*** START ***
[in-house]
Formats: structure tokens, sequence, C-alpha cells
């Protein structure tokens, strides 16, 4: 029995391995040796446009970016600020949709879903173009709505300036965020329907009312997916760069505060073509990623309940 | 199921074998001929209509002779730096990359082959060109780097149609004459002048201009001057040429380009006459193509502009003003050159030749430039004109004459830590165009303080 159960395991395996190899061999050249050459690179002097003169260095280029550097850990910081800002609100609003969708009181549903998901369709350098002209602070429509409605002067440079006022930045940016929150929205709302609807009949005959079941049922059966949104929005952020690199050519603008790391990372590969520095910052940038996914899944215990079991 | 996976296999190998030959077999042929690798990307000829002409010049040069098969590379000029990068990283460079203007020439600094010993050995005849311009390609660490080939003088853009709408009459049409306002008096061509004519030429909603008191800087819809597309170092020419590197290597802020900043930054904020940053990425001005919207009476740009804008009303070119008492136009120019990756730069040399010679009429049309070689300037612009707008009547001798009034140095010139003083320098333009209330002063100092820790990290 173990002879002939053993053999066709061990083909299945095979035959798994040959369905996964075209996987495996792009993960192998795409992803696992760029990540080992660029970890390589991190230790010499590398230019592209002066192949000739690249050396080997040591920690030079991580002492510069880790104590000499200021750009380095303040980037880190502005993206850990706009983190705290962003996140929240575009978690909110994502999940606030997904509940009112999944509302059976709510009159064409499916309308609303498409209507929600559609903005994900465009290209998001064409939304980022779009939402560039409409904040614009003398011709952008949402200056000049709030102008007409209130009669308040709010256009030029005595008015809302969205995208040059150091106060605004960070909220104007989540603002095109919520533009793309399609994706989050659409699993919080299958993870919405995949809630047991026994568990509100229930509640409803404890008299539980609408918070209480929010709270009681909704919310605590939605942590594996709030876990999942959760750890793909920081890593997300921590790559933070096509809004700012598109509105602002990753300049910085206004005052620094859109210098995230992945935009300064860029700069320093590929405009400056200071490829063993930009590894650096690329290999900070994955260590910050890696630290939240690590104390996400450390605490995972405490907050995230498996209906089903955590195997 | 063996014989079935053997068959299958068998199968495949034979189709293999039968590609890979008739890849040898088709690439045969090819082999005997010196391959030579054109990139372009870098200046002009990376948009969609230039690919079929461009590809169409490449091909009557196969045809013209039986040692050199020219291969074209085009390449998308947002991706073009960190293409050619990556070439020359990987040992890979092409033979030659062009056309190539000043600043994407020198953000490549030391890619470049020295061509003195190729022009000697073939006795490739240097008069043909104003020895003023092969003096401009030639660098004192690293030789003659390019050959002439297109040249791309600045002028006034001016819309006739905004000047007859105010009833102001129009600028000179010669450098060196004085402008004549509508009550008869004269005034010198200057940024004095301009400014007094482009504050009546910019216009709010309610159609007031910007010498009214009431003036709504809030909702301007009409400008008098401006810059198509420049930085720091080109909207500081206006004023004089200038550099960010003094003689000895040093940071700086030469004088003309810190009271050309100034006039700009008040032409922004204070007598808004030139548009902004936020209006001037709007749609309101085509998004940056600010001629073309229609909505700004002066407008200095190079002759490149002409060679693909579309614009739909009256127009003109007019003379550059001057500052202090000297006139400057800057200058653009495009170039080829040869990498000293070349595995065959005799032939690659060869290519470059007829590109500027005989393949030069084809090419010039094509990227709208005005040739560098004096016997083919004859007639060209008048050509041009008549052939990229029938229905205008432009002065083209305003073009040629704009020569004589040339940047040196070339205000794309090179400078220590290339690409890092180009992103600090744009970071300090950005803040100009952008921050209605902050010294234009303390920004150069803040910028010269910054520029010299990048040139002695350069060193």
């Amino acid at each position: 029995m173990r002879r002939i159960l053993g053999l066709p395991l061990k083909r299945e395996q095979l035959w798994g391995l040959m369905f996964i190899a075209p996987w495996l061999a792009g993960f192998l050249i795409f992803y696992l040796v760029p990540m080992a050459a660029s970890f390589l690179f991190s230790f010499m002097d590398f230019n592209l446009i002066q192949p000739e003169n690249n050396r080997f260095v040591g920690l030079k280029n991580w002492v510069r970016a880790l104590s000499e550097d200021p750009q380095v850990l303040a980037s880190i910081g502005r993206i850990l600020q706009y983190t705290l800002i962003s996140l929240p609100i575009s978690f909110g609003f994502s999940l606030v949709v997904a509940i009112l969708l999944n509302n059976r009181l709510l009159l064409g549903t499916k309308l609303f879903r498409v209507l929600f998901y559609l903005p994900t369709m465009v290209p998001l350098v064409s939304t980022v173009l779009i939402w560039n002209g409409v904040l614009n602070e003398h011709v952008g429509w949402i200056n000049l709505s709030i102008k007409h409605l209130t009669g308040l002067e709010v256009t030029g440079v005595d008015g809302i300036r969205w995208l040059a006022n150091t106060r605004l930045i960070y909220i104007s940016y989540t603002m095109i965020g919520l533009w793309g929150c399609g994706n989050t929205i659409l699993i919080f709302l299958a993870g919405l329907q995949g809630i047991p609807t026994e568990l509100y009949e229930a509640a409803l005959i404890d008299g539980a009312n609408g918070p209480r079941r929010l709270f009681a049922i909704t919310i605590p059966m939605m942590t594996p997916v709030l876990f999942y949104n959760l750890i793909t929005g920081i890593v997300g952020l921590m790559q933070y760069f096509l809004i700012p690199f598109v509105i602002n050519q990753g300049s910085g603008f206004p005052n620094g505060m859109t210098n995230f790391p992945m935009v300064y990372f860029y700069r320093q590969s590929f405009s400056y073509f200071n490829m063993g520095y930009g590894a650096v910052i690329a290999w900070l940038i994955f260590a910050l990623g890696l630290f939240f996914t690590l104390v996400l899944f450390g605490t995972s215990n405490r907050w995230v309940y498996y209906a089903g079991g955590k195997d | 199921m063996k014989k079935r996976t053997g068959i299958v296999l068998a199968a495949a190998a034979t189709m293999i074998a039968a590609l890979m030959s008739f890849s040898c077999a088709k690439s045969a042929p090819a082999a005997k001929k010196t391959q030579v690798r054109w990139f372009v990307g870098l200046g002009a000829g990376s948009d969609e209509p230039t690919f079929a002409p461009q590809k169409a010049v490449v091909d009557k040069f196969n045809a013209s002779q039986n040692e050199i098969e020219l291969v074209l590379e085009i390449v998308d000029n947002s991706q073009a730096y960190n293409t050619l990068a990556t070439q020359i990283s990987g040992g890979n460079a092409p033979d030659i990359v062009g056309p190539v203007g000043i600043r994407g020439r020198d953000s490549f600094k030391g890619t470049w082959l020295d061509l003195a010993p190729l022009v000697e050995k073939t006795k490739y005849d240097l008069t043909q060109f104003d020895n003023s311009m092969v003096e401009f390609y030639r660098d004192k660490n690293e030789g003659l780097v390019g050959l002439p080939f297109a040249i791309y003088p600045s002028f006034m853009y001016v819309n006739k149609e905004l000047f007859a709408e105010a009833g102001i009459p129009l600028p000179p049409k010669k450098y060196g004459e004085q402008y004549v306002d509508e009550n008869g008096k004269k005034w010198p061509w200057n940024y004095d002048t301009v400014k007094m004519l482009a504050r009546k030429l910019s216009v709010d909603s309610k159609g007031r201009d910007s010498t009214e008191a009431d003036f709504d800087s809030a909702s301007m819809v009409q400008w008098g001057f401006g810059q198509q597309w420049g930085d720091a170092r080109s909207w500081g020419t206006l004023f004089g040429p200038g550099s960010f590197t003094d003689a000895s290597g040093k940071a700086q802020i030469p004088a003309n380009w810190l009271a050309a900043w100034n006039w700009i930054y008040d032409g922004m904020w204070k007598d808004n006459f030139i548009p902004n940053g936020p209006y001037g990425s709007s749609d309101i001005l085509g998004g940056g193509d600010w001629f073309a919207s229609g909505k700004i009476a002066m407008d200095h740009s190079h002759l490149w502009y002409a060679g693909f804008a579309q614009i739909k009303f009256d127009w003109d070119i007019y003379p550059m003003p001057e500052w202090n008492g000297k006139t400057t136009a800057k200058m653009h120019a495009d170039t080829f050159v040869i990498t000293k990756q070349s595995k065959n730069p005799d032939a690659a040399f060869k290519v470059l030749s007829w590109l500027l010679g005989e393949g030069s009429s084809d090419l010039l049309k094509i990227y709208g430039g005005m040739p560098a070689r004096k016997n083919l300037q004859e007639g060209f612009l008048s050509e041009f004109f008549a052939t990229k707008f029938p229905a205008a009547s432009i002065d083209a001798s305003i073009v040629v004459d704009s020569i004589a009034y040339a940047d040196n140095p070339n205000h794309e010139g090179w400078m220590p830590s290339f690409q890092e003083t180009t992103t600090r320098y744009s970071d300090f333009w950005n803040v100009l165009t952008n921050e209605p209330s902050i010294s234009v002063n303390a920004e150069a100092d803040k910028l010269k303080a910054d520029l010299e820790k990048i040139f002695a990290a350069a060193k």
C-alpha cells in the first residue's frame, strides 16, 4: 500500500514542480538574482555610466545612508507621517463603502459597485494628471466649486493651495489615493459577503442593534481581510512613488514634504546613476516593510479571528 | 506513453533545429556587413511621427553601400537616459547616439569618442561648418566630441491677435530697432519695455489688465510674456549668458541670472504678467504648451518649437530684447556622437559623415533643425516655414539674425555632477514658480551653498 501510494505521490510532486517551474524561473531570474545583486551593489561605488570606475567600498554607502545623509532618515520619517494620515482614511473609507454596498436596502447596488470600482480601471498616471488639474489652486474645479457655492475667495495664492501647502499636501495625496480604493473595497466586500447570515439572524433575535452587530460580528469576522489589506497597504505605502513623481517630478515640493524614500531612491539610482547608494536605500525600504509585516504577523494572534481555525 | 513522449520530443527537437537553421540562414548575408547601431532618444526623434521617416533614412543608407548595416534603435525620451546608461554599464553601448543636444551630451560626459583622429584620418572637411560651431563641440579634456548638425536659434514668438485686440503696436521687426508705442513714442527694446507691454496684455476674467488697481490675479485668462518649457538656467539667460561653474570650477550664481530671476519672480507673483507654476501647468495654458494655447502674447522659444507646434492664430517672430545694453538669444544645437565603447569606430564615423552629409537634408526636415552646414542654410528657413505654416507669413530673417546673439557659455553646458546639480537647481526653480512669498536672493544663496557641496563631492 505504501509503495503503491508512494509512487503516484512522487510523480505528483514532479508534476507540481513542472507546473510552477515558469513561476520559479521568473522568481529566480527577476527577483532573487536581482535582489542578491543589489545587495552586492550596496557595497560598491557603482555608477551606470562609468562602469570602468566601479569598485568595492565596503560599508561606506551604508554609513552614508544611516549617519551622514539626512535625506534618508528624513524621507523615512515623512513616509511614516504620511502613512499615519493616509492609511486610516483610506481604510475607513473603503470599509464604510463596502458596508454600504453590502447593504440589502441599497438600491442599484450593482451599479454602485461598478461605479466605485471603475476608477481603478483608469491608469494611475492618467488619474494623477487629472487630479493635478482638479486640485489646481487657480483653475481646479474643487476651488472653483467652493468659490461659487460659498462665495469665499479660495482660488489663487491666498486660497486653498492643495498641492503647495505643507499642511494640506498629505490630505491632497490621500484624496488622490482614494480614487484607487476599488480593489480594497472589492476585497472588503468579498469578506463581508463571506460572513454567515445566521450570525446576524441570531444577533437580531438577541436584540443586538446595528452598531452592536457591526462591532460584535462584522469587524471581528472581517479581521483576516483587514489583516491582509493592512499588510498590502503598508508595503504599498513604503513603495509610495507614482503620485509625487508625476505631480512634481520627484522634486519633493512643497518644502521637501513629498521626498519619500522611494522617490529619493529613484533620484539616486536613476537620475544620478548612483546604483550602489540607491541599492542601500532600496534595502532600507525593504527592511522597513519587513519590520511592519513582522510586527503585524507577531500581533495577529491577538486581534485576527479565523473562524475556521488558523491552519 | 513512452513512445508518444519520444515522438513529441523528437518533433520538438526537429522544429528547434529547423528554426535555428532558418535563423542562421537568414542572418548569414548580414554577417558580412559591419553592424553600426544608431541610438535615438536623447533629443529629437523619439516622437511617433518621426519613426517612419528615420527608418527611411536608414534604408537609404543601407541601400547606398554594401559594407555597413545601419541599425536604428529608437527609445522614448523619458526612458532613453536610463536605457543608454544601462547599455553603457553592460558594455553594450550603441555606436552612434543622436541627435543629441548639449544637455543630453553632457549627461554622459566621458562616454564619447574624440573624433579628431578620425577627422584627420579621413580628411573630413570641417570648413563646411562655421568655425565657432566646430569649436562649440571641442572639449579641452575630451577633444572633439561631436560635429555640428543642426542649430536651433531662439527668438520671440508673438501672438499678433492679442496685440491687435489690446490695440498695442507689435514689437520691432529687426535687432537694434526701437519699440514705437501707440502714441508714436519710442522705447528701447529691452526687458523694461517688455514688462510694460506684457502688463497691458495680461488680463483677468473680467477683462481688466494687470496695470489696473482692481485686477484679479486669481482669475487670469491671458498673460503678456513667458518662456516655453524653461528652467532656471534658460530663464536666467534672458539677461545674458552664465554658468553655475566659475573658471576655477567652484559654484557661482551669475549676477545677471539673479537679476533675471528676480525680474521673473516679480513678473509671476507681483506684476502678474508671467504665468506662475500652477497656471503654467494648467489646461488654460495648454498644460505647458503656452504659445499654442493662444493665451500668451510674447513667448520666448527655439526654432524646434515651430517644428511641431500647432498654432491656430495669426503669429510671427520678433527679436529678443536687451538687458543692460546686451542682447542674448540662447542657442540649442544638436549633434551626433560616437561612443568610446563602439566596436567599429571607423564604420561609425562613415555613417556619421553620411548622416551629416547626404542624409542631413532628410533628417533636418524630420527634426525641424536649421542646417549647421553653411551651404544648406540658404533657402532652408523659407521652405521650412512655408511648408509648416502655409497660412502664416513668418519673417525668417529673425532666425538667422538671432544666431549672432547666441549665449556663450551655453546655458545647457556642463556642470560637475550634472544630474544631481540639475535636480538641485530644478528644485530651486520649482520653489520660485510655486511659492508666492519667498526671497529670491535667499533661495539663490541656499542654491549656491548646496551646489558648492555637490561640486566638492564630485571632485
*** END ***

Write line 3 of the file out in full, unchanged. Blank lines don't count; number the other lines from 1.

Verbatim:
């Protein structure tokens, strides 16, 4: 029995391995040796446009970016600020949709879903173009709505300036965020329907009312997916760069505060073509990623309940 | 199921074998001929209509002779730096990359082959060109780097149609004459002048201009001057040429380009006459193509502009003003050159030749430039004109004459830590165009303080 159960395991395996190899061999050249050459690179002097003169260095280029550097850990910081800002609100609003969708009181549903998901369709350098002209602070429509409605002067440079006022930045940016929150929205709302609807009949005959079941049922059966949104929005952020690199050519603008790391990372590969520095910052940038996914899944215990079991 | 996976296999190998030959077999042929690798990307000829002409010049040069098969590379000029990068990283460079203007020439600094010993050995005849311009390609660490080939003088853009709408009459049409306002008096061509004519030429909603008191800087819809597309170092020419590197290597802020900043930054904020940053990425001005919207009476740009804008009303070119008492136009120019990756730069040399010679009429049309070689300037612009707008009547001798009034140095010139003083320098333009209330002063100092820790990290 173990002879002939053993053999066709061990083909299945095979035959798994040959369905996964075209996987495996792009993960192998795409992803696992760029990540080992660029970890390589991190230790010499590398230019592209002066192949000739690249050396080997040591920690030079991580002492510069880790104590000499200021750009380095303040980037880190502005993206850990706009983190705290962003996140929240575009978690909110994502999940606030997904509940009112999944509302059976709510009159064409499916309308609303498409209507929600559609903005994900465009290209998001064409939304980022779009939402560039409409904040614009003398011709952008949402200056000049709030102008007409209130009669308040709010256009030029005595008015809302969205995208040059150091106060605004960070909220104007989540603002095109919520533009793309399609994706989050659409699993919080299958993870919405995949809630047991026994568990509100229930509640409803404890008299539980609408918070209480929010709270009681909704919310605590939605942590594996709030876990999942959760750890793909920081890593997300921590790559933070096509809004700012598109509105602002990753300049910085206004005052620094859109210098995230992945935009300064860029700069320093590929405009400056200071490829063993930009590894650096690329290999900070994955260590910050890696630290939240690590104390996400450390605490995972405490907050995230498996209906089903955590195997 | 063996014989079935053997068959299958068998199968495949034979189709293999039968590609890979008739890849040898088709690439045969090819082999005997010196391959030579054109990139372009870098200046002009990376948009969609230039690919079929461009590809169409490449091909009557196969045809013209039986040692050199020219291969074209085009390449998308947002991706073009960190293409050619990556070439020359990987040992890979092409033979030659062009056309190539000043600043994407020198953000490549030391890619470049020295061509003195190729022009000697073939006795490739240097008069043909104003020895003023092969003096401009030639660098004192690293030789003659390019050959002439297109040249791309600045002028006034001016819309006739905004000047007859105010009833102001129009600028000179010669450098060196004085402008004549509508009550008869004269005034010198200057940024004095301009400014007094482009504050009546910019216009709010309610159609007031910007010498009214009431003036709504809030909702301007009409400008008098401006810059198509420049930085720091080109909207500081206006004023004089200038550099960010003094003689000895040093940071700086030469004088003309810190009271050309100034006039700009008040032409922004204070007598808004030139548009902004936020209006001037709007749609309101085509998004940056600010001629073309229609909505700004002066407008200095190079002759490149002409060679693909579309614009739909009256127009003109007019003379550059001057500052202090000297006139400057800057200058653009495009170039080829040869990498000293070349595995065959005799032939690659060869290519470059007829590109500027005989393949030069084809090419010039094509990227709208005005040739560098004096016997083919004859007639060209008048050509041009008549052939990229029938229905205008432009002065083209305003073009040629704009020569004589040339940047040196070339205000794309090179400078220590290339690409890092180009992103600090744009970071300090950005803040100009952008921050209605902050010294234009303390920004150069803040910028010269910054520029010299990048040139002695350069060193």